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Does it speak to me? Visual aesthetics and the digital divide

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New media research suggests a significant disconnect between the life experience of minorities and the content, information and services they find available with an Internet experience. The HomeNetToo project was a three-year study that focused on understanding how communities of people on the 'other side' of this digital divide make sense of the Internet when access is introduced into their homes. Guided by Brenda Dervin's (1989) sense-making framework, the research looked at the Internet as a social practice and sought to identify strategies with which these communities engaged and integrated this cultural form. Ethnographic interviewing and observations in respondent's homes allowed access to meanings within the experience of their everyday lives. As a whole, findings lend support to the notion that the digital divide is more a design issue than it is a socio-economic phenomenon and they provide avenues to pursue for improving the cultural diversity of interface design. The patterns reported here focus on issues of interest to visual communication research and visual design.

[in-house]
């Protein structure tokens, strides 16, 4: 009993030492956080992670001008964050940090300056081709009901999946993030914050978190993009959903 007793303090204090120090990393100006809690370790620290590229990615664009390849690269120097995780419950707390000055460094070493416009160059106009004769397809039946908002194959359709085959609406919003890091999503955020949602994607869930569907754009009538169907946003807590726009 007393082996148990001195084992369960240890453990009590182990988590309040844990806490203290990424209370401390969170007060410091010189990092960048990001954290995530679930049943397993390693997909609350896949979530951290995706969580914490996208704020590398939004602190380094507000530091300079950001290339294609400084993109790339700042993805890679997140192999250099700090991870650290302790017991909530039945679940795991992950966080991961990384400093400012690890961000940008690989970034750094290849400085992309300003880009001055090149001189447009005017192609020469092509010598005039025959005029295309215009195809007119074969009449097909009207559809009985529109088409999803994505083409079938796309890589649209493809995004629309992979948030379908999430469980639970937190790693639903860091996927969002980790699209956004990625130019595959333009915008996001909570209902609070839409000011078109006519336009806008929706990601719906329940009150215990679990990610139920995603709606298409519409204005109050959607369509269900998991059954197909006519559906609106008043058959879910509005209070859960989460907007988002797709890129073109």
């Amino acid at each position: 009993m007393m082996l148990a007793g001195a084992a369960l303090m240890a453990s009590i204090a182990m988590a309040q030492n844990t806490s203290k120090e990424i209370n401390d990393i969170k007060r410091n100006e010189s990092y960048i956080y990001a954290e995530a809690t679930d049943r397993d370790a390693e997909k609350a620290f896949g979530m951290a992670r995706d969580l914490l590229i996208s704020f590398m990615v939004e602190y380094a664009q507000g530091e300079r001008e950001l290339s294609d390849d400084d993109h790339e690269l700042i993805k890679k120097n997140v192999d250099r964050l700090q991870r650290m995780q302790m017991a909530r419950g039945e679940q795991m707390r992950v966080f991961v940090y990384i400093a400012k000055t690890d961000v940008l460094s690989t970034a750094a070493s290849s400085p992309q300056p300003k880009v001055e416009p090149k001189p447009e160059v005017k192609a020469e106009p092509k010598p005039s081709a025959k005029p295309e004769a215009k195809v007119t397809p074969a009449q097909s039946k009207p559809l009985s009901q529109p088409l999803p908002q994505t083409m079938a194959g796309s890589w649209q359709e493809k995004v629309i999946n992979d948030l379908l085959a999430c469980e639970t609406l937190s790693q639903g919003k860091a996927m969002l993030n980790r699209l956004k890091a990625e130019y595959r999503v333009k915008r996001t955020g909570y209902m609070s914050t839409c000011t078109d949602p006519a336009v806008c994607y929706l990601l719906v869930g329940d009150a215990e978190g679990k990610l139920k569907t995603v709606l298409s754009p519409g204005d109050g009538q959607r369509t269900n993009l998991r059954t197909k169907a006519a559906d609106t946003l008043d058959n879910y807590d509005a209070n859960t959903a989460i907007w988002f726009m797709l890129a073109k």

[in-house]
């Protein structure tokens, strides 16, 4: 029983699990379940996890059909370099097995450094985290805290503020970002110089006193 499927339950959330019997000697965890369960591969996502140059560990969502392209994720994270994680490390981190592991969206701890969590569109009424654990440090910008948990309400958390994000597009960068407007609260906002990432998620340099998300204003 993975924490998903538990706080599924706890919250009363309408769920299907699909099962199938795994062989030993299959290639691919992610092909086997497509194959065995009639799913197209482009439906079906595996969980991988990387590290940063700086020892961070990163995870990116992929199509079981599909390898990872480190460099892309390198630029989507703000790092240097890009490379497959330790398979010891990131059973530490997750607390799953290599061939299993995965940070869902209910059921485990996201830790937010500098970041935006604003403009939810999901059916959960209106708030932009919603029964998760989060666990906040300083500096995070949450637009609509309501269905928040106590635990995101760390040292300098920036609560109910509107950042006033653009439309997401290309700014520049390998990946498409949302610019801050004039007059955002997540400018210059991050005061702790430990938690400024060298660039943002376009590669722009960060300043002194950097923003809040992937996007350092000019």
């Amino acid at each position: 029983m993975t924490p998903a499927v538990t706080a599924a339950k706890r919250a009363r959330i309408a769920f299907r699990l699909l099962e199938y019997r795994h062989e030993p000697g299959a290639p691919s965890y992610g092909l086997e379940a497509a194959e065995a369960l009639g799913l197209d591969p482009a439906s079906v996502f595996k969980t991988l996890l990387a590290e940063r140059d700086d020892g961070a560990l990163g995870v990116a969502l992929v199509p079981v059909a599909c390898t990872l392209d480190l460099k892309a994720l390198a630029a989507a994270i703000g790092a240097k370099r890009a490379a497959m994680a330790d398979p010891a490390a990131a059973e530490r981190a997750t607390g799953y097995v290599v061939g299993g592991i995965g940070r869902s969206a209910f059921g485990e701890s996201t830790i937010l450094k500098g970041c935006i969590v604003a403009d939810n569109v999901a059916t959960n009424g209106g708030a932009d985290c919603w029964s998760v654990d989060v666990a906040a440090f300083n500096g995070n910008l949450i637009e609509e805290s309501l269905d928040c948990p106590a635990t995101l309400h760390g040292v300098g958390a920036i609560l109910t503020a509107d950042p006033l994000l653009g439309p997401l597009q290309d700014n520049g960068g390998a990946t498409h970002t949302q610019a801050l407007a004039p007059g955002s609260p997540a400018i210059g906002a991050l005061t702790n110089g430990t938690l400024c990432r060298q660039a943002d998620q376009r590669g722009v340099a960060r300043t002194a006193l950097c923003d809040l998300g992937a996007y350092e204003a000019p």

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Document Type: Research Article

Publication date: April 1, 2004

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